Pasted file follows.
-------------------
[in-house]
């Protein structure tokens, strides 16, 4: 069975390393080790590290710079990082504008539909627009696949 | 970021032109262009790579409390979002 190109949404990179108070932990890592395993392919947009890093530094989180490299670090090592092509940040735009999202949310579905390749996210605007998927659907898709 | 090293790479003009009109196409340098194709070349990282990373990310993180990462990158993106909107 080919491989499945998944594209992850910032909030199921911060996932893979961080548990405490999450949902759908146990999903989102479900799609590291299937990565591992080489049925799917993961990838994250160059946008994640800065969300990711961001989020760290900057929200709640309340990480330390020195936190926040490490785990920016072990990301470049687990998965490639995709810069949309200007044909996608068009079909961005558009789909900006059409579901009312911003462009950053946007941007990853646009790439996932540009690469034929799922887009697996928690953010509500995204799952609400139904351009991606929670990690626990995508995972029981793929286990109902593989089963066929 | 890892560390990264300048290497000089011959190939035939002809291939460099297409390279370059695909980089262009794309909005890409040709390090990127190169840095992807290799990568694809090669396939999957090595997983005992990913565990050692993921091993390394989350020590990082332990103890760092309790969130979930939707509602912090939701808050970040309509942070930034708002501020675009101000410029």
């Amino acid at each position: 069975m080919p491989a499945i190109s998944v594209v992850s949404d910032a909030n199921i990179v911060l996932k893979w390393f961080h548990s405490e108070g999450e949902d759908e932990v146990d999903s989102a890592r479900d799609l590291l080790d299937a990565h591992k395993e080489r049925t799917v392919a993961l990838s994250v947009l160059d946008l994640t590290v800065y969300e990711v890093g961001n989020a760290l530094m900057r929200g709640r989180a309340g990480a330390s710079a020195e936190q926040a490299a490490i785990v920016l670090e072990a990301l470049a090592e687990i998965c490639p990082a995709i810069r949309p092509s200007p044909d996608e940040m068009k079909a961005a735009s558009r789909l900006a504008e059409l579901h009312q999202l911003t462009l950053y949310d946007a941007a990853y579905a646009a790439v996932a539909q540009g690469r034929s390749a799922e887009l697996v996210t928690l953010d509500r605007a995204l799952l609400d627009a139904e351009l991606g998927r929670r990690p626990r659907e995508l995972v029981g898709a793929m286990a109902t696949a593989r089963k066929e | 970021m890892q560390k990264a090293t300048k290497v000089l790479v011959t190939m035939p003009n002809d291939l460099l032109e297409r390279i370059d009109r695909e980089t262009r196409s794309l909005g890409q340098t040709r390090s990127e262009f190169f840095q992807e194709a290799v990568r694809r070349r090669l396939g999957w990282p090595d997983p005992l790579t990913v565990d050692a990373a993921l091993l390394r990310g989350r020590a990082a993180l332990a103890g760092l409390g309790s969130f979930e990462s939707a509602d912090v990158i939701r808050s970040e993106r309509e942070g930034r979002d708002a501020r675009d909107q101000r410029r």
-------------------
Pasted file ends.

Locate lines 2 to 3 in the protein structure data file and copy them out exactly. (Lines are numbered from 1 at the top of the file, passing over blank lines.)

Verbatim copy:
């Protein structure tokens, strides 16, 4: 069975390393080790590290710079990082504008539909627009696949 | 970021032109262009790579409390979002 190109949404990179108070932990890592395993392919947009890093530094989180490299670090090592092509940040735009999202949310579905390749996210605007998927659907898709 | 090293790479003009009109196409340098194709070349990282990373990310993180990462990158993106909107 080919491989499945998944594209992850910032909030199921911060996932893979961080548990405490999450949902759908146990999903989102479900799609590291299937990565591992080489049925799917993961990838994250160059946008994640800065969300990711961001989020760290900057929200709640309340990480330390020195936190926040490490785990920016072990990301470049687990998965490639995709810069949309200007044909996608068009079909961005558009789909900006059409579901009312911003462009950053946007941007990853646009790439996932540009690469034929799922887009697996928690953010509500995204799952609400139904351009991606929670990690626990995508995972029981793929286990109902593989089963066929 | 890892560390990264300048290497000089011959190939035939002809291939460099297409390279370059695909980089262009794309909005890409040709390090990127190169840095992807290799990568694809090669396939999957090595997983005992990913565990050692993921091993390394989350020590990082332990103890760092309790969130979930939707509602912090939701808050970040309509942070930034708002501020675009101000410029």
């Amino acid at each position: 069975m080919p491989a499945i190109s998944v594209v992850s949404d910032a909030n199921i990179v911060l996932k893979w390393f961080h548990s405490e108070g999450e949902d759908e932990v146990d999903s989102a890592r479900d799609l590291l080790d299937a990565h591992k395993e080489r049925t799917v392919a993961l990838s994250v947009l160059d946008l994640t590290v800065y969300e990711v890093g961001n989020a760290l530094m900057r929200g709640r989180a309340g990480a330390s710079a020195e936190q926040a490299a490490i785990v920016l670090e072990a990301l470049a090592e687990i998965c490639p990082a995709i810069r949309p092509s200007p044909d996608e940040m068009k079909a961005a735009s558009r789909l900006a504008e059409l579901h009312q999202l911003t462009l950053y949310d946007a941007a990853y579905a646009a790439v996932a539909q540009g690469r034929s390749a799922e887009l697996v996210t928690l953010d509500r605007a995204l799952l609400d627009a139904e351009l991606g998927r929670r990690p626990r659907e995508l995972v029981g898709a793929m286990a109902t696949a593989r089963k066929e | 970021m890892q560390k990264a090293t300048k290497v000089l790479v011959t190939m035939p003009n002809d291939l460099l032109e297409r390279i370059d009109r695909e980089t262009r196409s794309l909005g890409q340098t040709r390090s990127e262009f190169f840095q992807e194709a290799v990568r694809r070349r090669l396939g999957w990282p090595d997983p005992l790579t990913v565990d050692a990373a993921l091993l390394r990310g989350r020590a990082a993180l332990a103890g760092l409390g309790s969130f979930e990462s939707a509602d912090v990158i939701r808050s970040e993106r309509e942070g930034r979002d708002a501020r675009d909107q101000r410029r």